Workforce Management in the Public Sector

cubicle.jpgWorkforce management is a complicated aspect of any company, but there are some notable differences between the public and private sectors. This is in large part because the public sector tends to have a much better employee retention rate. This means that tracking benefits and reviews is far more critical than things like constant hiring and training required in the private sector where high turnover means focusing on bringing people onboard.

When managing the workforce in the public sector, there are a number of things to monitor.

Long-Term Benefits  

Unlike the private sector, the public sector still has a relatively healthy long-term benefits package. While pensions are pretty much a thing of the past for private employees, there are a large number of public sector employees who still have pensions, which are far more comprehensive than things like 401ks. The public sector must track and manage these for the aging workforce and be able to answer questions, particularly as an aging workforce prepares to retire.

The public sector is also known for having a much better health care package. Often public sector management includes managing health care, vision, and dental insurance. The wait times until the employee can access these benefits also tend to be reduced compared to the private sector. Public employees also tend to get better plans for time off of work; they may get three types of leave – vacation, sick, and holiday. All three are tracked independent instead of as a single pool of time off.

Managing an Aging Workforce

As a whole, the public sector has a much older workforce. This is largely because public sector employees tend to spend their entire career working for the government. Where the private sector sees high turnover and people constantly moving on to better opportunities, those who work for the public sector prefer stability. This means that there are a greater number of older employees, many of whom are reaching retirement age.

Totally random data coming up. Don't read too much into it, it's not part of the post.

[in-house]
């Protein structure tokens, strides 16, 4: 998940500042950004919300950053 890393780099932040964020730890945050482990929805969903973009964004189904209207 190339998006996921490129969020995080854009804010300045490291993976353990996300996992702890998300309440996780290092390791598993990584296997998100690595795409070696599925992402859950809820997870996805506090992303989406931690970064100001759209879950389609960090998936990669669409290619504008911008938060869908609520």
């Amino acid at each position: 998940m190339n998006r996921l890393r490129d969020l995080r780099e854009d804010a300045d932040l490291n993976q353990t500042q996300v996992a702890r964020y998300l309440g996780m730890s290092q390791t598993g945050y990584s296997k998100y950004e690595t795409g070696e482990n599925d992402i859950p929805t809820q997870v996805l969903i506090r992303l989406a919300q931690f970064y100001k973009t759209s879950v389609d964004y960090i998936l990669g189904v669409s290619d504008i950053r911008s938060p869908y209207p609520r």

In addition to benefits, the organization or agency has to know approximately how many people will be retiring over periods of time to plan accordingly.

Reaching New Talent

The public sector is viewed as being stable but boring. This can make it particularly challenging for HR because they are competing for younger talent against the private sector, which already has recruitment down to a science. Trying to bring in younger talent can be particularly challenging if your organization or agency is viewed as boring. However, an increasing number of young people are looking for stability and a steady paycheck, particularly as the private sector requires more experience and education for less pay.

Another problem is the preconceived notion that the private sector offers more flexibility. Though this has been true in the past, a growing number of public sector positions now have similar flexibility to attract new employees.


Dealing with regulations and compliance is a particularly interesting challenge in the public sector because of the interesting mix of employees. Tracking things like time and attendance is far more challenging when you are simultaneously managing retirement and hiring, both on a large scale. Tracking time and attendance can be a particularly interesting challenge when trying to accommodate employees with substantial amounts of time off they are trying to use before retirement and employees who are working remotely.  The right kind of software can address all of these issues and automate the process so that all regulations are followed.